With a world-class medical district at its center, Peoria’s downtown renaissance continues with no end in sight. Much of Peoria’s downtown was added to the National Register of Historic Places in late 2018—a designation that’s already sparking exciting, new plans.
EAT, DRINK & PLAY DOWNTOWN
From new distilleries and arts venues to axe throwing and escape games, Peoria’s Warehouse District is thriving with new energy. Recent years have seen an expansion of downtown housing, while growing commercial interest is creating an entertainment and retail corridor. The Downtown Development Corporation is working diligently to attract investment and bring new urban living options to young professionals and other downtown residents.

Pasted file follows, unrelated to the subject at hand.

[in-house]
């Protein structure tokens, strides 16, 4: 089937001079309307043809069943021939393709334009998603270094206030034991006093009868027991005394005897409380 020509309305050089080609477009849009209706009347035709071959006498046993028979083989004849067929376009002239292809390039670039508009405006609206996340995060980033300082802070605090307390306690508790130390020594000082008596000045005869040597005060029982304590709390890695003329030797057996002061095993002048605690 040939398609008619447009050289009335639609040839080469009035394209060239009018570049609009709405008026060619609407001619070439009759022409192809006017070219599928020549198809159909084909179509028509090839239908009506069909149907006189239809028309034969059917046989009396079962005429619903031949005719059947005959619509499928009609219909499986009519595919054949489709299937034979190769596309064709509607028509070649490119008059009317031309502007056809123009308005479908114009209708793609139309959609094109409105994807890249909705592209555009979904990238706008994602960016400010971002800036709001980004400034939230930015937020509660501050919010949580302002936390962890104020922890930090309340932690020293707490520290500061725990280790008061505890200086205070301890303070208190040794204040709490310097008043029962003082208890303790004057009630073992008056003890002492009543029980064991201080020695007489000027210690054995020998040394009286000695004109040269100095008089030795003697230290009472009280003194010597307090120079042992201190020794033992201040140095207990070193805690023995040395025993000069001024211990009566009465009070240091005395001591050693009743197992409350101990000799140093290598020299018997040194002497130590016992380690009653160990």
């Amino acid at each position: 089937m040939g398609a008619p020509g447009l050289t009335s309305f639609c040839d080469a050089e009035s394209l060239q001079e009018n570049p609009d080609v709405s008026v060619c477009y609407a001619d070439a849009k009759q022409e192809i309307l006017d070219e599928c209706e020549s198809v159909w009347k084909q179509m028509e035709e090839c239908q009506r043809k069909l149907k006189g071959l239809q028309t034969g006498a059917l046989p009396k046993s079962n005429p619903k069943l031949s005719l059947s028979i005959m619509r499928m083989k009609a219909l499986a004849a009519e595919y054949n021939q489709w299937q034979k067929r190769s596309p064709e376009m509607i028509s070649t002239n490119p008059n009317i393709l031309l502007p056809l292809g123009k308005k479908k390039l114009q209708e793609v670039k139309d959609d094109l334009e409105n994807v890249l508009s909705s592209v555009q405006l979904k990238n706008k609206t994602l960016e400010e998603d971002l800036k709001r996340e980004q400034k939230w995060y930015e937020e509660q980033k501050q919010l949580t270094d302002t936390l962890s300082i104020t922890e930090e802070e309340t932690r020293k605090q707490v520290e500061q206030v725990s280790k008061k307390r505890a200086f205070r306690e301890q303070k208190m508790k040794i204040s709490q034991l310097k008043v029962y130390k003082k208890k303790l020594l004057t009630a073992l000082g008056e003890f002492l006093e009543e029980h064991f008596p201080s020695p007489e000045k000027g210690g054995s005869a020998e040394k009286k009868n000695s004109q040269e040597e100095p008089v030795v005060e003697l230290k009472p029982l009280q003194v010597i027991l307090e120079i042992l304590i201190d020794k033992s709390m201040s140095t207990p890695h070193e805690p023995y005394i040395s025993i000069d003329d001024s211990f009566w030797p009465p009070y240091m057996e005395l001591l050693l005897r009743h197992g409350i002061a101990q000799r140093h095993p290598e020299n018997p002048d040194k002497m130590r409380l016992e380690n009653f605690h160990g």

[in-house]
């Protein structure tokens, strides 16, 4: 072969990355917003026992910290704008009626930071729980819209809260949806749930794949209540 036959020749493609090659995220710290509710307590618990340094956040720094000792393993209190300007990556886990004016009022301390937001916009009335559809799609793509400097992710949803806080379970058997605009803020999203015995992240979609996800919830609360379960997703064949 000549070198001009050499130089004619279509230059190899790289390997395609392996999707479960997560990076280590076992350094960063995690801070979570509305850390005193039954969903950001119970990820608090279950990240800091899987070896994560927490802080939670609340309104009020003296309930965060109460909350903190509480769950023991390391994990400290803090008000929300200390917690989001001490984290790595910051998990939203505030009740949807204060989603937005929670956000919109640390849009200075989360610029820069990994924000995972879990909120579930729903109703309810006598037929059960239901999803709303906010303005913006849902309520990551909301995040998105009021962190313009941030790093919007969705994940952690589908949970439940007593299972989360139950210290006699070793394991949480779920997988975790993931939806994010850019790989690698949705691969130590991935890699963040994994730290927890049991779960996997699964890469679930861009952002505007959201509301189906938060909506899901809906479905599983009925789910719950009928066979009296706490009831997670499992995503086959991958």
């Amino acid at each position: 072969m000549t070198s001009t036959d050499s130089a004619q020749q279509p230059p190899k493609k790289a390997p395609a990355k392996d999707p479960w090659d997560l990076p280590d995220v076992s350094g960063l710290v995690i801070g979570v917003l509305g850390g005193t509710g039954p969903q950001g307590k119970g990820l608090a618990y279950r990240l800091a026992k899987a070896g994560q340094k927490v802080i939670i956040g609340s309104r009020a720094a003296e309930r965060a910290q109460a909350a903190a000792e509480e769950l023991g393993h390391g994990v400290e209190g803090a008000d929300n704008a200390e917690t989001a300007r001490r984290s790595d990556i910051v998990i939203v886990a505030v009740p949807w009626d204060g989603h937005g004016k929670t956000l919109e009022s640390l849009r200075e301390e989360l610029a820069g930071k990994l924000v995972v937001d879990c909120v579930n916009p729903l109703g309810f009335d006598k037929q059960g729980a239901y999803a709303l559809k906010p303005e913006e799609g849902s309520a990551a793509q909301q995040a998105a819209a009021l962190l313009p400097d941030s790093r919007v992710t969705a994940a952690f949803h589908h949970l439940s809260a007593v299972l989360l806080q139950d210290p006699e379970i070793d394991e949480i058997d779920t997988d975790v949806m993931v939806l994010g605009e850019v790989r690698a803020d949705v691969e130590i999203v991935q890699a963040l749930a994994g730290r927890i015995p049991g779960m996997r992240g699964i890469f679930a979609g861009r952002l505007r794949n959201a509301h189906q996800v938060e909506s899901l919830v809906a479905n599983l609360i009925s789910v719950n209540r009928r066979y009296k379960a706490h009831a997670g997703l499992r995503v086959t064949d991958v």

Billed as Peoria’s first and only craft distillery, Black Band Distillery is bringing distilling back to the Whiskey City. Housed in a renovated building on Southwest Adams, the new distillery is expected to open in late 2019. Across the street, another historic building will soon be home to a famous game company. The Kansas-based Pop-A-Shot, which produces and sells electronic basketball arcade games, is currently relocating its headquarters to the heart of Peoria’s Warehouse District.
Alongside an explosion of public murals and sculptures, new entertainment options are attracting residents and visitors alike. The opening of First Ascent Peoria brought a climbing gym to Peoria’s downtown, while Gone Axe Throwing and Gone in 60 Escape Games introduced Peoria to the hot sport of axe throwing and the immersive experience of escape rooms.
From Bearded Owl Brewing to Thyme Kitchen + Craft Beer, there are plenty of fresh, new settings for dining and drinks, while downtown retail is also taking hold. Sous Chef has brought a specialty grocery store to the neighborhood, while the Latin-themed Casa de Arte features drinks, art and live music in a gallery setting.